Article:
“Emergency. Gravity. Hope.” World climate report highlights urgent need for climate action
On March 19, the Intergovernmental Panel on Climate Change (IPCC) endorsed the summary for policymakers of the synthesis report of its Sixth Assessment Report. This document incorporates six reports that the IPCC has published in recent years and highlights the current and future disastrous effects of climate change around the world. It also paves the way forward that can protect us and limit the harms of climate change, but only if governments are willing to take it.
THE The IPCC was created in 1988 speak United Nations Environment Program And World Meteorological Organization provide governments around the world with scientific reports that they can use to develop effective climate policies. The IPCC currently has 195 member countries and their reports are written for use by governments at all levels, from municipal governments to multinational governments like the European Union. In recent years, civil society organizations and private companies have also increasingly used the reports.
Since its creation, the IPCC has published six assessment reports, covering “the state of scientific, technical and socio-economic knowledge on climate change, its impacts and future risks, and options for reducing the rate at which climate change is happening.” According to them website. Nine years after the previous report, the summary report is released this week on March 19 after three years of work by scientists, climate organizations and governments.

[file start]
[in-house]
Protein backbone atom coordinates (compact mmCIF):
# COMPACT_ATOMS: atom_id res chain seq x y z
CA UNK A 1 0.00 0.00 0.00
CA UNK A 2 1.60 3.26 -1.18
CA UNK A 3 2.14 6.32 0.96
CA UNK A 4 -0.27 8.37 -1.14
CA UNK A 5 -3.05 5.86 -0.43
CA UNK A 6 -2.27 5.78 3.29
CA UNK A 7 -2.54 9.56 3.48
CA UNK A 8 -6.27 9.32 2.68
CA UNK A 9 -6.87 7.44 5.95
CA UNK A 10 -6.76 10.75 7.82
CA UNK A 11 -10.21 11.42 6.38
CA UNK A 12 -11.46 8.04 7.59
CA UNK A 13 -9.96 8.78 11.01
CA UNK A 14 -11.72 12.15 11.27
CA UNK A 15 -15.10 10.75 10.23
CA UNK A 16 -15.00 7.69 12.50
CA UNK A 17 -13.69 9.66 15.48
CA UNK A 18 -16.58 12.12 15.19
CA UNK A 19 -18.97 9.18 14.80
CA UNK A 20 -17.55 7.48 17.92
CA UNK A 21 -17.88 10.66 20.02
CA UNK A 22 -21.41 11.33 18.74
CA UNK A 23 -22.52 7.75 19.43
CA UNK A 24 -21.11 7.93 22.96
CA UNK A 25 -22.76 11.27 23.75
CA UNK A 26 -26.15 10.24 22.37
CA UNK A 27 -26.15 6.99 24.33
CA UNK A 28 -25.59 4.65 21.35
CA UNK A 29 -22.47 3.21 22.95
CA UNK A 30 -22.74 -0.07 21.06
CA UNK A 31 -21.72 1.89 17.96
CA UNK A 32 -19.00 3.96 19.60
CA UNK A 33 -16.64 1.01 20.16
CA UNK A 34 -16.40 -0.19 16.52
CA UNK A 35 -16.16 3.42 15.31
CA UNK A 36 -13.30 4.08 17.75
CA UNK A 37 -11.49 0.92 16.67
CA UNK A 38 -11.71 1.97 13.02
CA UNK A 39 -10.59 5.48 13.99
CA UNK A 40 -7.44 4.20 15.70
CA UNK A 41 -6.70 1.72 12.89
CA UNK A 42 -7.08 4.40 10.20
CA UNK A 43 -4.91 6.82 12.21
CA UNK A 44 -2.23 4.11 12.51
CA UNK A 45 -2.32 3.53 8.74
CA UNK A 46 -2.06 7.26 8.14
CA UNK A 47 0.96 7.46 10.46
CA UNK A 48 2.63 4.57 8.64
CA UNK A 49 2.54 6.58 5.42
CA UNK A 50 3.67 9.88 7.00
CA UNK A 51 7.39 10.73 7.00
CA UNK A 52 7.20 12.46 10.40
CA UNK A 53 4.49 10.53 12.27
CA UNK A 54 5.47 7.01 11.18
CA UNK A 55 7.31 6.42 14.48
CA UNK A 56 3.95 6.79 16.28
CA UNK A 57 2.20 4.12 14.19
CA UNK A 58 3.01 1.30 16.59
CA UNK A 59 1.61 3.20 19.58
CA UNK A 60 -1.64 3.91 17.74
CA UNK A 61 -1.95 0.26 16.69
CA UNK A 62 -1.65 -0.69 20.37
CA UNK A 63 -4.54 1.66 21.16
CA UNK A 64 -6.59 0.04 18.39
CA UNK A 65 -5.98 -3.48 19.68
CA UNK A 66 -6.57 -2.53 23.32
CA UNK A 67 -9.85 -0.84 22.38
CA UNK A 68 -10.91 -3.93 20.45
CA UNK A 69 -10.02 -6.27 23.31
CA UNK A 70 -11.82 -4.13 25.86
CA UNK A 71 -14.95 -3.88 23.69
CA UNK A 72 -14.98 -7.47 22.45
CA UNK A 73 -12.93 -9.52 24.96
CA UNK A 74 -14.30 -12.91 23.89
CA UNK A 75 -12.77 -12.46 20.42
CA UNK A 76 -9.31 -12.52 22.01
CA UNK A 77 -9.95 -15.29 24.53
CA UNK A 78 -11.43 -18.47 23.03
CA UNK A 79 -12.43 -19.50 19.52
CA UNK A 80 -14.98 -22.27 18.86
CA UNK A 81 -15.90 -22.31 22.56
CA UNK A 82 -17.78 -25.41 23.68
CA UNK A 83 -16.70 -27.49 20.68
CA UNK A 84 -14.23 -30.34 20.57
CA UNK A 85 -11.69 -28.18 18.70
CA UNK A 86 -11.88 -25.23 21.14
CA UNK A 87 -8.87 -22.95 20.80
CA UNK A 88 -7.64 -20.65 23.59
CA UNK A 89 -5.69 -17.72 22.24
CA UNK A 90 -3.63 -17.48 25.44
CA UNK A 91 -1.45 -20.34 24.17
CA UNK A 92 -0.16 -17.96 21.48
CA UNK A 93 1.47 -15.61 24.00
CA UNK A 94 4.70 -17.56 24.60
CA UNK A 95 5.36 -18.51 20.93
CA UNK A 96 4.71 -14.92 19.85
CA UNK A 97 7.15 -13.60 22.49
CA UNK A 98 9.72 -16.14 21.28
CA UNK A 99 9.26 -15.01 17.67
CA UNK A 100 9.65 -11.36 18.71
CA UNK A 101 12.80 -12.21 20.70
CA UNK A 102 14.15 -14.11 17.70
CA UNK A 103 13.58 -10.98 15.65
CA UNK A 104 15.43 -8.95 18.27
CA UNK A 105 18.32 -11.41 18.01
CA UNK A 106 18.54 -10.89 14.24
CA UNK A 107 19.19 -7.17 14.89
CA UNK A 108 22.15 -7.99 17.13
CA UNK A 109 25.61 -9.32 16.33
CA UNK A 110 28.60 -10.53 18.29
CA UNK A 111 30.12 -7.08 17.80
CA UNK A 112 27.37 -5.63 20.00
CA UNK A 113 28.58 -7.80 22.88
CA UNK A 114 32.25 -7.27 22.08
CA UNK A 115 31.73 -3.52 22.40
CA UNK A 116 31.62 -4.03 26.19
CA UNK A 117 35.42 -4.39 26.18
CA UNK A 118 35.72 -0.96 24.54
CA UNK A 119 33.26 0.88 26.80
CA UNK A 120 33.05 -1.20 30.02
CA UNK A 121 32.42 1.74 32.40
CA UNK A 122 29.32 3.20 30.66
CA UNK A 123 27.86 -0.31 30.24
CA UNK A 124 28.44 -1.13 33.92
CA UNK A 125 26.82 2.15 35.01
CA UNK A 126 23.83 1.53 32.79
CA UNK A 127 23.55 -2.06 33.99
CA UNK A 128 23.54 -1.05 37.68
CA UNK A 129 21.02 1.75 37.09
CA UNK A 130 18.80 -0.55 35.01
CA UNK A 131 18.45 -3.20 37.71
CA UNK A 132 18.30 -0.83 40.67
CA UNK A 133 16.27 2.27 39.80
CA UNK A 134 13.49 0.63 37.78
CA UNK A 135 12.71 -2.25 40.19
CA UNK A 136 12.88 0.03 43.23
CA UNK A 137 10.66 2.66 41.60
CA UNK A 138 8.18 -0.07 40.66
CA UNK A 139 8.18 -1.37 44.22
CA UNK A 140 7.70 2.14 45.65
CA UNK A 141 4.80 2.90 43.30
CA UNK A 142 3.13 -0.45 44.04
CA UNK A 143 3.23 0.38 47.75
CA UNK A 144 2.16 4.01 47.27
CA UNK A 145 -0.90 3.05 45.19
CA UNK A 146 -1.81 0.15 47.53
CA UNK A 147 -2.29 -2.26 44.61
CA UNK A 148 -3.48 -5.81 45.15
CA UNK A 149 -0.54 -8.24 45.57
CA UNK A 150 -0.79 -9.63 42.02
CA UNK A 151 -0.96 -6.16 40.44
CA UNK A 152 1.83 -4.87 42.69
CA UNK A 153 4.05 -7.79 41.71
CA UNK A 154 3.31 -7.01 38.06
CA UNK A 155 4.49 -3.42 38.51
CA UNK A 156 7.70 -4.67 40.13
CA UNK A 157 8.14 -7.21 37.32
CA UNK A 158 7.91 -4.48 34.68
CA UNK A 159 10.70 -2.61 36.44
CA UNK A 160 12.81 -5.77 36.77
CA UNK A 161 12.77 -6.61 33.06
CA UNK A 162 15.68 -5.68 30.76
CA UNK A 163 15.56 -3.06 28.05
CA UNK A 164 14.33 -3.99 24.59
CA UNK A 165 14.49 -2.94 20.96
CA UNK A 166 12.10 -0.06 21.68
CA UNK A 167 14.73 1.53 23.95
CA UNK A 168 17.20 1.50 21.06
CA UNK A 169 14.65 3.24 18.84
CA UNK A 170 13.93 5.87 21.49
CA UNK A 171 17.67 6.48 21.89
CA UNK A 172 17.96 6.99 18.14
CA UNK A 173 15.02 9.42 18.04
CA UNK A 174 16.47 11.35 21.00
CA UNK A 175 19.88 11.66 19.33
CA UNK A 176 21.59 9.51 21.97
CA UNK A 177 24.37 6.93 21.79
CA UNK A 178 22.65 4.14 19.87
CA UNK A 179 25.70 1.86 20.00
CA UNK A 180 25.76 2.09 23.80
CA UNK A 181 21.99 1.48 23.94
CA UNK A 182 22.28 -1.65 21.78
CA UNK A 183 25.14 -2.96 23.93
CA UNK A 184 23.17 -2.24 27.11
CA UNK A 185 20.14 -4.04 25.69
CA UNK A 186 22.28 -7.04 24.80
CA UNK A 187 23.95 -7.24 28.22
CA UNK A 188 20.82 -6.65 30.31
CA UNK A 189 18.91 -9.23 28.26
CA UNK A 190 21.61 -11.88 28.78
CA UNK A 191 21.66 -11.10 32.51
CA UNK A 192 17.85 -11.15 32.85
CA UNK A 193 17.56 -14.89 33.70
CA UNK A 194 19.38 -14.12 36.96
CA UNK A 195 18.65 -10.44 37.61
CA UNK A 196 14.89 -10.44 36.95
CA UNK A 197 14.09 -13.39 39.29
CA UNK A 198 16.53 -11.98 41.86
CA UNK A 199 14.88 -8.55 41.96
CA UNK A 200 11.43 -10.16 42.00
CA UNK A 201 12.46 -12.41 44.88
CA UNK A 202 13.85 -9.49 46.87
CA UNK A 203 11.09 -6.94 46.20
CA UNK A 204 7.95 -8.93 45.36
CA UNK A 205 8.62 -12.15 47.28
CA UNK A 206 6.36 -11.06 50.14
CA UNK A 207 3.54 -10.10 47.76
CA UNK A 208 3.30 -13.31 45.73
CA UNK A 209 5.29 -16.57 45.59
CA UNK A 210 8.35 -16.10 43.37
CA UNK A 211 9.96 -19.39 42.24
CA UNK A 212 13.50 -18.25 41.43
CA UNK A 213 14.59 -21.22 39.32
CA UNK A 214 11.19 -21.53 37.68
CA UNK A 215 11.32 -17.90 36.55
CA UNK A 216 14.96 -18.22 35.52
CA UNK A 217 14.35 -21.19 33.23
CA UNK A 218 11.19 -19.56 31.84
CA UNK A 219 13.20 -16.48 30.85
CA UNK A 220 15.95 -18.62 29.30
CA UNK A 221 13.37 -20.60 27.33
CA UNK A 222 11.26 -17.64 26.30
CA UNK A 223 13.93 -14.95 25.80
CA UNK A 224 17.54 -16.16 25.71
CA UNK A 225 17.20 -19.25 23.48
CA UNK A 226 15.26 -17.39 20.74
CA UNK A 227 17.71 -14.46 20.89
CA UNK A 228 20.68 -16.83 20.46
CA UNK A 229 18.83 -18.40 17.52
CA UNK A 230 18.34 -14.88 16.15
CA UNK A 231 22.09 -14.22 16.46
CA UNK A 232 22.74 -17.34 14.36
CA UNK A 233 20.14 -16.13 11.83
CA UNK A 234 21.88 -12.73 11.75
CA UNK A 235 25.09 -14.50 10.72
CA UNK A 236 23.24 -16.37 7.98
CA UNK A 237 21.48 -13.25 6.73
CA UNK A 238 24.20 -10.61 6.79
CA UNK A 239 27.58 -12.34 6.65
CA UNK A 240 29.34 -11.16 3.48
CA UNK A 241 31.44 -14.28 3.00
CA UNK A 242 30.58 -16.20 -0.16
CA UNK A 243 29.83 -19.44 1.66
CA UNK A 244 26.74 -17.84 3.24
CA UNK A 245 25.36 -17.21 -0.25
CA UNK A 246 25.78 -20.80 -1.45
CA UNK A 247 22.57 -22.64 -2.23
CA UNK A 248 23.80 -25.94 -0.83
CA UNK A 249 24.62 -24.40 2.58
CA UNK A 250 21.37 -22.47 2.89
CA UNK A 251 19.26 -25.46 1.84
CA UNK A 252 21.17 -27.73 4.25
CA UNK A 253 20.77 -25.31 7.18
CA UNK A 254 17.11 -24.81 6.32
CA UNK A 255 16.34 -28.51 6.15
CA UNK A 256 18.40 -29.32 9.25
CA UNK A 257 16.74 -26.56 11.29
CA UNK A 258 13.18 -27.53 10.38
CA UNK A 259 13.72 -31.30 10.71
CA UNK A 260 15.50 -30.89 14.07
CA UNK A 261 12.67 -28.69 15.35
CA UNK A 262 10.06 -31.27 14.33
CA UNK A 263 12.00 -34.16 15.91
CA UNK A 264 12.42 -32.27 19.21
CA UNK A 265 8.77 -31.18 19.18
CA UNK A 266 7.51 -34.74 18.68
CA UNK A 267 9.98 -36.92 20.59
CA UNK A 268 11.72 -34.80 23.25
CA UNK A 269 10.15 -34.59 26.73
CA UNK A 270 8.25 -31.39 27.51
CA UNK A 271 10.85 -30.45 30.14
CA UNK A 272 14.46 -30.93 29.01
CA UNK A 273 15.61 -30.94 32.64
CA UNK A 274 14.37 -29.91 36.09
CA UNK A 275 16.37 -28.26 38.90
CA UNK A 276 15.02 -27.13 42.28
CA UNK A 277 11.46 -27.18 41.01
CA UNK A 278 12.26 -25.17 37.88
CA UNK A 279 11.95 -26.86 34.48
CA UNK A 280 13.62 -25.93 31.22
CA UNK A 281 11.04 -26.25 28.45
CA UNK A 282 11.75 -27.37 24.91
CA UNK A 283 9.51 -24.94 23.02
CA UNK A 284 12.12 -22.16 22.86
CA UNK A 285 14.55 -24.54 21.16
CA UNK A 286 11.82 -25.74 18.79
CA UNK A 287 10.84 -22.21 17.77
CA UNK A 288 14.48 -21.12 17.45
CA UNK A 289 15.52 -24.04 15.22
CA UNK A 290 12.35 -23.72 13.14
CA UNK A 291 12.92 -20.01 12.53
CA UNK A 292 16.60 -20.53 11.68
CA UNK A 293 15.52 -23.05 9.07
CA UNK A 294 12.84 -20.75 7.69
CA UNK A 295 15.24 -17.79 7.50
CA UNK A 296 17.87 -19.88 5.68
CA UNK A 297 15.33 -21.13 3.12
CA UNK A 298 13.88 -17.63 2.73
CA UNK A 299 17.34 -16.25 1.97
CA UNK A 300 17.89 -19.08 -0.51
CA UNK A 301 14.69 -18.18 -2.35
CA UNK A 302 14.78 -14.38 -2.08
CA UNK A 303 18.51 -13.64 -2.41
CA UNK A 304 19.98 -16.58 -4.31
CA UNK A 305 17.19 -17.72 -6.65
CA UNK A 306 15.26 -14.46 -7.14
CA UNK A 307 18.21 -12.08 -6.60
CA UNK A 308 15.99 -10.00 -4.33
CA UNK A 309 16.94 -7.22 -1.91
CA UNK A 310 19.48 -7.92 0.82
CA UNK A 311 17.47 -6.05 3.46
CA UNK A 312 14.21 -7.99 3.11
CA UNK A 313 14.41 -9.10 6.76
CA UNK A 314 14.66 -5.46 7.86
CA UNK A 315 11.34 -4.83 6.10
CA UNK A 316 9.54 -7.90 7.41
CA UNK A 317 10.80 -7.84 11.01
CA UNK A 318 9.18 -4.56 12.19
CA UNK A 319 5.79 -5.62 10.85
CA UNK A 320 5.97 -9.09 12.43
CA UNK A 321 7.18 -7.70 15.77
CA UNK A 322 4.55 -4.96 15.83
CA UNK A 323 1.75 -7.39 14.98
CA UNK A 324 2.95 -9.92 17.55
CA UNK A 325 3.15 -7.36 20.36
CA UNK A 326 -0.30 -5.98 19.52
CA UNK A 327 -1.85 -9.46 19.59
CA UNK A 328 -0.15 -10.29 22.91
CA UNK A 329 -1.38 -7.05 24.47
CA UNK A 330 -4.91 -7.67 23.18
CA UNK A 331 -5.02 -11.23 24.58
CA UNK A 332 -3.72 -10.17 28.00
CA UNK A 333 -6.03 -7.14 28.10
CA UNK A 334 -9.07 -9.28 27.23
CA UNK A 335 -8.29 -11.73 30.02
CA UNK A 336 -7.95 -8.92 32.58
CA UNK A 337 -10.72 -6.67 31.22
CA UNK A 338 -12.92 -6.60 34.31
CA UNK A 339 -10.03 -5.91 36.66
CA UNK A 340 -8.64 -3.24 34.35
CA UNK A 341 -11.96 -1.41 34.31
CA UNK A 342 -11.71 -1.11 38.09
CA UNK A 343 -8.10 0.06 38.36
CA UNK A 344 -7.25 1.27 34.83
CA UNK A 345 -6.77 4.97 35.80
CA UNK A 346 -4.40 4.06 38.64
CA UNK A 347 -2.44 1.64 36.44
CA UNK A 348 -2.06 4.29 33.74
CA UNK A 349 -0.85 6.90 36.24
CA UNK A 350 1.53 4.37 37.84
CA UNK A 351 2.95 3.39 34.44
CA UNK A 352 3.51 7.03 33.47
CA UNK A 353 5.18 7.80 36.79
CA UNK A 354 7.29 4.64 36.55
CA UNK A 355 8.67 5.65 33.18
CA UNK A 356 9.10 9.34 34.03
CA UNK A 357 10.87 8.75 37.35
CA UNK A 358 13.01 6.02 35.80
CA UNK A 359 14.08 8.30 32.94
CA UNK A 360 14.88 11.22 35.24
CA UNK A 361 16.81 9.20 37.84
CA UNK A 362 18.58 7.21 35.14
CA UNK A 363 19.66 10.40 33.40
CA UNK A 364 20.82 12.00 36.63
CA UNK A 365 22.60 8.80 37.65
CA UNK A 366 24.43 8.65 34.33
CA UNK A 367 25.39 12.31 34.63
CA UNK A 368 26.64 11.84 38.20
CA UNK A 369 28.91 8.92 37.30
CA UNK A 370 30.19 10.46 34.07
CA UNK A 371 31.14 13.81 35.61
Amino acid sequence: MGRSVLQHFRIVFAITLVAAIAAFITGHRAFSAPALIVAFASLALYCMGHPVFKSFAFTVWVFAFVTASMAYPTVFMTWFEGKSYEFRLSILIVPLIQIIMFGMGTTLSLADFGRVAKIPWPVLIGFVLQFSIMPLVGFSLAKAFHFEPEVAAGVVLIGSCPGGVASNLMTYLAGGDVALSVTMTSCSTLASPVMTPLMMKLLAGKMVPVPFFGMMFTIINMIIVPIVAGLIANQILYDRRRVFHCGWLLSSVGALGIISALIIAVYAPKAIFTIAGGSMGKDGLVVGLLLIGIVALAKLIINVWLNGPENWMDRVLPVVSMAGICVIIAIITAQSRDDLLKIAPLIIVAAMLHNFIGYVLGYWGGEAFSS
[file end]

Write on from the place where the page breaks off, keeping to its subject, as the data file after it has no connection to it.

The report production and approval process is long and laborious. First, the scope and outline are defined by experts and approved by governments. Then, experts are appointed lead authors and chapter leaders (called “coordinating lead authors”) who work on writing and editing the chapters of their report. Finally, a Summary for Policymakers is created based on the report, and the governments do a line-by-line approval of the summary. Zinta Zommers, one of the lead authors and head of human affairs at the United Nations, said in an interview with GlacierHub that “there were a total of 1,433 hours of meetings to get this report approved”, not even counting the time spent writing the report. She also pointed out that these roles are unpaid – meaning experts have to work on these reports on top of their already busy lives – but it’s worth it to create a more livable future for young people like her daughter. .
On Sunday, after a full week of negotiations that took place two days after the scheduled end of the IPCC session, delegates from each IPCC country approved the last line of text of the Summary for Policymakers and voted to approve the evaluation summary report. During the approval process, says Zommers, “scientists have to defend every phrase to governments and push back against any claims that aren’t supported by science.” As soon as the last line has been approved, the applause broke out delegates, followed by a standing ovation for the lead authors and IPCC Chair Hoesung Lee of South Korea.
Zommers said the theme of the report can be summed up as follows: “Urgency. Gravity. Hope.” The report outlines the catastrophic point we have reached with climate change and the failure to adequately address climate change, but it also highlights actions we can take to mitigate the damage and protect our communities. Debbie Ley, contributing author and head of economic affairs at the United Nations, echoed this in her interview with GlacierHub, saying that “the pace and scale of climate action is insufficient to tackle climate change” but that “Adaptation options are feasible and effective today.” As long as we start now. Going forward, Ley says, these options will be more expensive and less effective.